Friday, June 30, 2006


Volunteering in the flood zone

The downpour this past weekend created a lot of problems for the DC area, including a flash flood along Cameron Run which somehow managed to rise high enough to dump mud on the Beltway. Folks, that is something like 30 feet over its normal trickle. This flood also filled up basements in almost all the houses north of Huntington Avenue, which is my old neighborhood. I live in an apartment complex over by Route 1, but I walked past that neighborhood to the Metro many times, biked through it, even looked at a couple houses there this spring when I was house hunting.

Obviously, I'm glad now that I went elsewhere! But I felt like I should lend a hand, so when I read that Volunteer Fairfax was putting together a work day, I signed up. It was very efficient and well-organized, and the modern wealth of northern Virginia was on full display. Volunteers (and there were a lot of us) were provided with tools, plenty of water and food, and even safety gear including duck boots, filter masks, protective eyewear and paper hazmat suits (no, we didn't have the astronaut helmets to go with them. I am your father, Luke.)

I was certified for every kind of job, and mostly did a lot of heavy lifting. These houses were built in the 40s so they all have washers and dryers in the basement, which were all ruined by the water. I helped pull the machines out of 5-6 houses. Several of us spent much of the morning working in one particular basement where a very sharp and matter-of-fact elderly woman had to throw out a lifetime of memories ranging from a dresser her mother owned as a child to a large box full of old checkbooks and other files. The afternoon saw more washers and dryers come out. Most of the basements also contained water heaters and furnaces, but we were ordered not to mess with gas appliances. This was in spite of solid information that the gas was shut off throughout the neighborhood, so maybe there's another reason to leave those to the pros.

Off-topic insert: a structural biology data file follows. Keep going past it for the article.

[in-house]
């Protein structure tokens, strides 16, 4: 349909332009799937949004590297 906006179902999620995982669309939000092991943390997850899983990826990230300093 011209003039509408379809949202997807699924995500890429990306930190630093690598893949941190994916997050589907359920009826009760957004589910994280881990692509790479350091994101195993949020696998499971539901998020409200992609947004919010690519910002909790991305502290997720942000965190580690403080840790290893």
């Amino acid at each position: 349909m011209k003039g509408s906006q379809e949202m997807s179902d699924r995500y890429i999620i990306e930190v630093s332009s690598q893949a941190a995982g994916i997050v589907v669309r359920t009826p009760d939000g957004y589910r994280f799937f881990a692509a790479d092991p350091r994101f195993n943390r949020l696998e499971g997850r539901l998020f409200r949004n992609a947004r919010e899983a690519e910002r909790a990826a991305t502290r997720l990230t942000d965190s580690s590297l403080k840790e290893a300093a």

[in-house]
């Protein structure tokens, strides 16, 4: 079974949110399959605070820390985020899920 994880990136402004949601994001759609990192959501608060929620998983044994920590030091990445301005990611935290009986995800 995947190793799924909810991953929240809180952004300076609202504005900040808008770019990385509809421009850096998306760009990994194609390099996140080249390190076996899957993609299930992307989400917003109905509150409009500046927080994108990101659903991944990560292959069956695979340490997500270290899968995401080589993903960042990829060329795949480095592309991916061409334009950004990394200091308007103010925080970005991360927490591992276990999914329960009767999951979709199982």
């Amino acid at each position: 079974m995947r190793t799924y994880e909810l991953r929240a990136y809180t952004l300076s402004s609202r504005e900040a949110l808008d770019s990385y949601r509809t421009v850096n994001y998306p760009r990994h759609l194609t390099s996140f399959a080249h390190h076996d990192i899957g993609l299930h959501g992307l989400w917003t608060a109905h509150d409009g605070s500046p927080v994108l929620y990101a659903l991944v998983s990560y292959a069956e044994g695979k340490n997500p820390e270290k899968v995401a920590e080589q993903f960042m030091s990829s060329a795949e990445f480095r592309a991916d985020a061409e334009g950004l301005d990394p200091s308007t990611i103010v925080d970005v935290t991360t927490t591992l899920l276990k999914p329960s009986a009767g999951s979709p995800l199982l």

Probably the most fun job of the day was removing the lower 3 feet of drywall from the basement of an empty house that had been almost ready to go on the market. Four of us got started with hammers and prybars and were making painfully slow progress. Then one of the firefighters slipped us a couple of tools off a firetruck. Those things (he told us the name and history of them but I forget) are designed to rapidly expose fires inside the walls, and they tear out drywall like it was wet paper towel. Of course once the breaking-stuff part was done all the scraps had to be shoveled into bags and carried outside, which was a lot more like work.

The teams were organized into specific work areas, and ours was on relatively high ground. The peak water levels had ranged from a couple feet to 3-4 feet above the basement floor. Further down it was much, much worse. People were coming back from the bottom of the street covered in mud. Even a county supervisor who just came to tour the site had mud and slime up to his chest. One of the gas company guys told me that he saw the flood and that the water rose so fast people didn't even have time to move their cars ...then fell again. Just long and high enough to destroy half or more of everything the residents owned.

I can't say enough how newly impressed I am with people in my community. I bitch a lot about how materialistic and silly the DC area has gotten, but there are clearly still hundreds, maybe thousands of people here who will pitch in when the chips are down. All you need is good people.

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